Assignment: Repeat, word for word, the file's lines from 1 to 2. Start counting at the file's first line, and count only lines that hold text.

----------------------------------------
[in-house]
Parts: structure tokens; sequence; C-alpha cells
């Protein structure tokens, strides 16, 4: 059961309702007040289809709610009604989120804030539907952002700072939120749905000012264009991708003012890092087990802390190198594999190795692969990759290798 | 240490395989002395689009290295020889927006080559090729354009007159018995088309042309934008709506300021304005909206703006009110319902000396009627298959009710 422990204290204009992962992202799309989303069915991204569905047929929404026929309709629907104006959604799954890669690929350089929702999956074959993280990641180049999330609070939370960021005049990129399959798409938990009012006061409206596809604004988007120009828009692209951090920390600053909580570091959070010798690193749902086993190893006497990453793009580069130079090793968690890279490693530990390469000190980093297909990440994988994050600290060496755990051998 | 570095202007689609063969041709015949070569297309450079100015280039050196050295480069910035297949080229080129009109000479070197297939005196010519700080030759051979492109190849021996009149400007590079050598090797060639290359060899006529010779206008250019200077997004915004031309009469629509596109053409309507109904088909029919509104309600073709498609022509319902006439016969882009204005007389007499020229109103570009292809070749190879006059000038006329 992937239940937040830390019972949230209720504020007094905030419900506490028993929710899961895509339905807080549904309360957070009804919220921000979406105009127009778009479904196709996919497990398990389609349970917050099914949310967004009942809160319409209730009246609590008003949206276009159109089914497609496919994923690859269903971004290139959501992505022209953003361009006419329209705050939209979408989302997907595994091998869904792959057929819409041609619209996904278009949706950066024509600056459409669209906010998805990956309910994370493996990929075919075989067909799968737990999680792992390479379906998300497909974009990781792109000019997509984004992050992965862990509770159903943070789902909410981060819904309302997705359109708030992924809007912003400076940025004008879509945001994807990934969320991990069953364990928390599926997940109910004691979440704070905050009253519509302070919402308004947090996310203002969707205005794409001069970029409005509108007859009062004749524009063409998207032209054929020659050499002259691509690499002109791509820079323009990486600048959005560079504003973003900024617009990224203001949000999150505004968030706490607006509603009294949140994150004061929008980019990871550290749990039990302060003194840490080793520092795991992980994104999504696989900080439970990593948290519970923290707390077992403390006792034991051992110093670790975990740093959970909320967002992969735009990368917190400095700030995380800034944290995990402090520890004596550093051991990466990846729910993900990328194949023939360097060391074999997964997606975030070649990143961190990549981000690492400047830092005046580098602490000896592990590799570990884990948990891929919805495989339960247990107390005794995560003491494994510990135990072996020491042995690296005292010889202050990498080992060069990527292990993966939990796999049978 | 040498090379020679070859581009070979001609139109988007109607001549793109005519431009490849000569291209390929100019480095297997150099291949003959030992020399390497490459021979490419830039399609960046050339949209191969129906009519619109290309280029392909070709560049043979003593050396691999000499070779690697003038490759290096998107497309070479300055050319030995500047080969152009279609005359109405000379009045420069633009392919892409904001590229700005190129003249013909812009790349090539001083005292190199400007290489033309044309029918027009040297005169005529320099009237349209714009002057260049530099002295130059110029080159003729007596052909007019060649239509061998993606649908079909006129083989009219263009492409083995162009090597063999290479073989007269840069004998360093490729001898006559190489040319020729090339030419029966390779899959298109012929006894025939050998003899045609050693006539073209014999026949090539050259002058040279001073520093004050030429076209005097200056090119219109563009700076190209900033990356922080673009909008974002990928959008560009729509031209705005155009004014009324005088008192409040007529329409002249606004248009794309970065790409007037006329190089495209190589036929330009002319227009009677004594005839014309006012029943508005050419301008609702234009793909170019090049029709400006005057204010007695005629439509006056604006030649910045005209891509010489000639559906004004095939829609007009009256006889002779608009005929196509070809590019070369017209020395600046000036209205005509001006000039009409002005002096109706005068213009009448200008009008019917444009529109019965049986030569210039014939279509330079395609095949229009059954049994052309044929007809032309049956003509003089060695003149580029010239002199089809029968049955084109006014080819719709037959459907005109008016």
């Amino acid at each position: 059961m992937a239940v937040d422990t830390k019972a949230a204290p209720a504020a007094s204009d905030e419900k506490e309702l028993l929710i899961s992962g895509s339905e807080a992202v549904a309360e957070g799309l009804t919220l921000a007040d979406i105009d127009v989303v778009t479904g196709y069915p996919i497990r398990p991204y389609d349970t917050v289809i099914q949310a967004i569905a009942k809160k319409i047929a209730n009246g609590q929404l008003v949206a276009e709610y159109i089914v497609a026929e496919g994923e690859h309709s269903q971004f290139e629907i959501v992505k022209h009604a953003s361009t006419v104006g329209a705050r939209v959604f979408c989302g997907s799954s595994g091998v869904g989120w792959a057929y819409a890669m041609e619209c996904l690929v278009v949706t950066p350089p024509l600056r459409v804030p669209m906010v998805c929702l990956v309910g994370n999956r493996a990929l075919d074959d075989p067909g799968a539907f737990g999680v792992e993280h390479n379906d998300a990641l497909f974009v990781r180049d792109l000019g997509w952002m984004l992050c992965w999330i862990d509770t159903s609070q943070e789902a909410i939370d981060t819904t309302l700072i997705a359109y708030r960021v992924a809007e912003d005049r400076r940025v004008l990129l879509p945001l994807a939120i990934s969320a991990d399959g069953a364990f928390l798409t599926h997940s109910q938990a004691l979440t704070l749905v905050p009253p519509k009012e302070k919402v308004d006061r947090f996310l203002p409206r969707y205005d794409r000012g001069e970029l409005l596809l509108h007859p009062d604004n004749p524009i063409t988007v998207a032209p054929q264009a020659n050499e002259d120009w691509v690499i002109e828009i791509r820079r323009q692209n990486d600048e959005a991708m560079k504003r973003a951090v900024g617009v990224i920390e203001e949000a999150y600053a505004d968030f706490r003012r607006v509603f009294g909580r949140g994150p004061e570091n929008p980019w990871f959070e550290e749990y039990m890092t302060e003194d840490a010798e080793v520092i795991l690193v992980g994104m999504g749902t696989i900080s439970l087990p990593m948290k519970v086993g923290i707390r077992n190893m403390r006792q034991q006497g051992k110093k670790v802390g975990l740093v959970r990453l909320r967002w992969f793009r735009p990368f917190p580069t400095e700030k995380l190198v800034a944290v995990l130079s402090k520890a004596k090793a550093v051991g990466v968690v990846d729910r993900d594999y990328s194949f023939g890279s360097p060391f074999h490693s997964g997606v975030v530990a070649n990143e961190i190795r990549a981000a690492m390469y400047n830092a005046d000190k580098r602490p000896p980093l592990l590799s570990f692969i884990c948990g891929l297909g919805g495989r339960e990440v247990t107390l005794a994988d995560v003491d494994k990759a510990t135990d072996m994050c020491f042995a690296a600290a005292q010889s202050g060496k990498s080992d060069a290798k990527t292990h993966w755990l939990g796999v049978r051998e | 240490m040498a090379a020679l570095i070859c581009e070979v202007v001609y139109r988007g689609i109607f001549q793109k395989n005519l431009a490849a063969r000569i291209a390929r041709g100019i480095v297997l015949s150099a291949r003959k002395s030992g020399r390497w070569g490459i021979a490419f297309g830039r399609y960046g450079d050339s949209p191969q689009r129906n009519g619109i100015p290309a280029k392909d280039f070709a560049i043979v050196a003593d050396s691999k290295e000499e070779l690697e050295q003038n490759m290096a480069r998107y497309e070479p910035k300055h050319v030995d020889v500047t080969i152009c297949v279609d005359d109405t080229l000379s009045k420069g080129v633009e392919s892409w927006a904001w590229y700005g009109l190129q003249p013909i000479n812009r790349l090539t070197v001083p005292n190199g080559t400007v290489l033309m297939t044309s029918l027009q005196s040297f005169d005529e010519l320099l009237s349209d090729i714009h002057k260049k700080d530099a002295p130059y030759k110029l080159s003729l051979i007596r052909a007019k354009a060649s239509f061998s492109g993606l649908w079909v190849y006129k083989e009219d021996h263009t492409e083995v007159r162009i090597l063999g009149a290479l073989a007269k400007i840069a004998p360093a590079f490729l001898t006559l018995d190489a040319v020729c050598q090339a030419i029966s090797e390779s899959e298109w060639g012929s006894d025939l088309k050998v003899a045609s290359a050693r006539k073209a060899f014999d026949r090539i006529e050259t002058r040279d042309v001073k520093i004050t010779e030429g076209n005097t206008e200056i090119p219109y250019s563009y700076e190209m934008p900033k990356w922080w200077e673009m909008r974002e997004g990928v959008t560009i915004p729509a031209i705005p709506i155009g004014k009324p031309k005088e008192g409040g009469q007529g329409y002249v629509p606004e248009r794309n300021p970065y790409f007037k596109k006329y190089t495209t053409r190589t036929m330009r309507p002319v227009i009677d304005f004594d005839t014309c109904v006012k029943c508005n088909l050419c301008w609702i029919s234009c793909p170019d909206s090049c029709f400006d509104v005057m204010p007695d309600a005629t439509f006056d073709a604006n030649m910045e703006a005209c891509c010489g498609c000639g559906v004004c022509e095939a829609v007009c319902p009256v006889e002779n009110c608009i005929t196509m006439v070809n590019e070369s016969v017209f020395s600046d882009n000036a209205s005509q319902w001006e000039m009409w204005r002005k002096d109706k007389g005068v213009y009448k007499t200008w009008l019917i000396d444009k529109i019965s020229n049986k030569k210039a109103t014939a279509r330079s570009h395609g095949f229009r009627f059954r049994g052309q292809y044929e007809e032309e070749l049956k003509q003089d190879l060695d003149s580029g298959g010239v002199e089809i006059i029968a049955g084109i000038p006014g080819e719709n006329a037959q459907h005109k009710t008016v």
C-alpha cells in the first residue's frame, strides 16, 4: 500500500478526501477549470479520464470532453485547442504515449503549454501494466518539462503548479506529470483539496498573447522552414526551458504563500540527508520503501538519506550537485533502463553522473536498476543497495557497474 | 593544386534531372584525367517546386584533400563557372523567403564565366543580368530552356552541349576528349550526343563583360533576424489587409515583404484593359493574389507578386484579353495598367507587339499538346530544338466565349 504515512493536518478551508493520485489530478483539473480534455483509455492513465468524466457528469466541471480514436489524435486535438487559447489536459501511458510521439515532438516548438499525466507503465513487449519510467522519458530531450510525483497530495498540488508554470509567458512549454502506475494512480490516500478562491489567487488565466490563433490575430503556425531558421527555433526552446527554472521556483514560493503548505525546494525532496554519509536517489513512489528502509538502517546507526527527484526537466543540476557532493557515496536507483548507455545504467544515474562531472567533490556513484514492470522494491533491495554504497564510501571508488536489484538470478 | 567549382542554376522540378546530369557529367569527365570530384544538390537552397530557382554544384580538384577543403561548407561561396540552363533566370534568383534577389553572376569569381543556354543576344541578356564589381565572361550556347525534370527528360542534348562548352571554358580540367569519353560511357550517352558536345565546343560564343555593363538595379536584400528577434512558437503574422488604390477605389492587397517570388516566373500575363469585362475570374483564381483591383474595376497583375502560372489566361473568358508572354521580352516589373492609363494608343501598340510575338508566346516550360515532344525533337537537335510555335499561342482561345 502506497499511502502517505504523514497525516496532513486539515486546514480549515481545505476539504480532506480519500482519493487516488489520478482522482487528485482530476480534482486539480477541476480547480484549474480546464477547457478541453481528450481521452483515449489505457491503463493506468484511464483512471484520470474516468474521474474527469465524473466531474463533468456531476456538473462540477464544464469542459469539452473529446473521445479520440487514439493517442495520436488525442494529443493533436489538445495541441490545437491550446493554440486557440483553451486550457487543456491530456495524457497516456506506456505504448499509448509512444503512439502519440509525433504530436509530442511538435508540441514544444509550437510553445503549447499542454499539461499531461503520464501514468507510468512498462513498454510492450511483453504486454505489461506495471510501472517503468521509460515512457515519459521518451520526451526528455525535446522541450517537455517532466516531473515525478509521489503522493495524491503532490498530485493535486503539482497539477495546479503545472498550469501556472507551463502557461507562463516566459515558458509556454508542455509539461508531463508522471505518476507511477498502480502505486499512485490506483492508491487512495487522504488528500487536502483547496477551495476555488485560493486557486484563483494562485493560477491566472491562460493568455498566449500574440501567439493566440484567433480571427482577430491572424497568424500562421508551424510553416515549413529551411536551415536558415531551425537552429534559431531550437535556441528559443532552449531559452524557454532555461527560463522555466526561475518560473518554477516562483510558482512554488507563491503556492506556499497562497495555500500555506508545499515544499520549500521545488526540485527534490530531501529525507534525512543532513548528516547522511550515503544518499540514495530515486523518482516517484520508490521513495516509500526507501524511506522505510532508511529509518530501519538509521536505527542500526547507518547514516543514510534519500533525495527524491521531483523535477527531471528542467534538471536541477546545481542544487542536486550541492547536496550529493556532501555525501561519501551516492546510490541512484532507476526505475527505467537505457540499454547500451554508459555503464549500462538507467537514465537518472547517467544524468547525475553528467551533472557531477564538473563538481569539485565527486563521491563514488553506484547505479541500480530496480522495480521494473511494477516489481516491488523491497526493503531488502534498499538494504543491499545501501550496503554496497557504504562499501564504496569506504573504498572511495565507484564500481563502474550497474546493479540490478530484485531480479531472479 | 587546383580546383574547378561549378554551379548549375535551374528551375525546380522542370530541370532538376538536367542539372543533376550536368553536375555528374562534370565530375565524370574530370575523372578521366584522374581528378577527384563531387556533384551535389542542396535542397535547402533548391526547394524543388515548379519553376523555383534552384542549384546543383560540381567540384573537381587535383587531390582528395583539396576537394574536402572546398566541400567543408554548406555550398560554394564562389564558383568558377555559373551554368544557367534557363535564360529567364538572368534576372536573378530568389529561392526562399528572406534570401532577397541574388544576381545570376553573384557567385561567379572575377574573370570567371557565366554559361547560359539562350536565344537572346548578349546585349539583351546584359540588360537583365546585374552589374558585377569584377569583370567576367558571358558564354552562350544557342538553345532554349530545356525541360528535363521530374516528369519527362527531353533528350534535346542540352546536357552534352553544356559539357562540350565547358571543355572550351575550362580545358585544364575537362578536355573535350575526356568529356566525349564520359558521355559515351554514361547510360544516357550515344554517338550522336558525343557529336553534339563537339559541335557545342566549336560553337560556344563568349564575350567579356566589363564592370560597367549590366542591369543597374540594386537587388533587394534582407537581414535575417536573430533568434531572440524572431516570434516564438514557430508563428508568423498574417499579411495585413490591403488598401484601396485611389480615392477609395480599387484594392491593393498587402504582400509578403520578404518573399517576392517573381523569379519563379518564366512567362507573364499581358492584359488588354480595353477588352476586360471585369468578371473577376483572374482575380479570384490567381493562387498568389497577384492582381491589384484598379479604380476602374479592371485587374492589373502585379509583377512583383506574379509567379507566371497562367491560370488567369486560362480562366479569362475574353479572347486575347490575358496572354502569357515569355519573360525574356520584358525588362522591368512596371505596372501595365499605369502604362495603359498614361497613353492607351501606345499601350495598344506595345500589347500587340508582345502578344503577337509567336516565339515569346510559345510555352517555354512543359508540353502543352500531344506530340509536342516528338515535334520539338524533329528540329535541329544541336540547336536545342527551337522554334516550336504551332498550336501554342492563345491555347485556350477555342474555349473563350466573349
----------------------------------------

[in-house]
Parts: structure tokens; sequence; C-alpha cells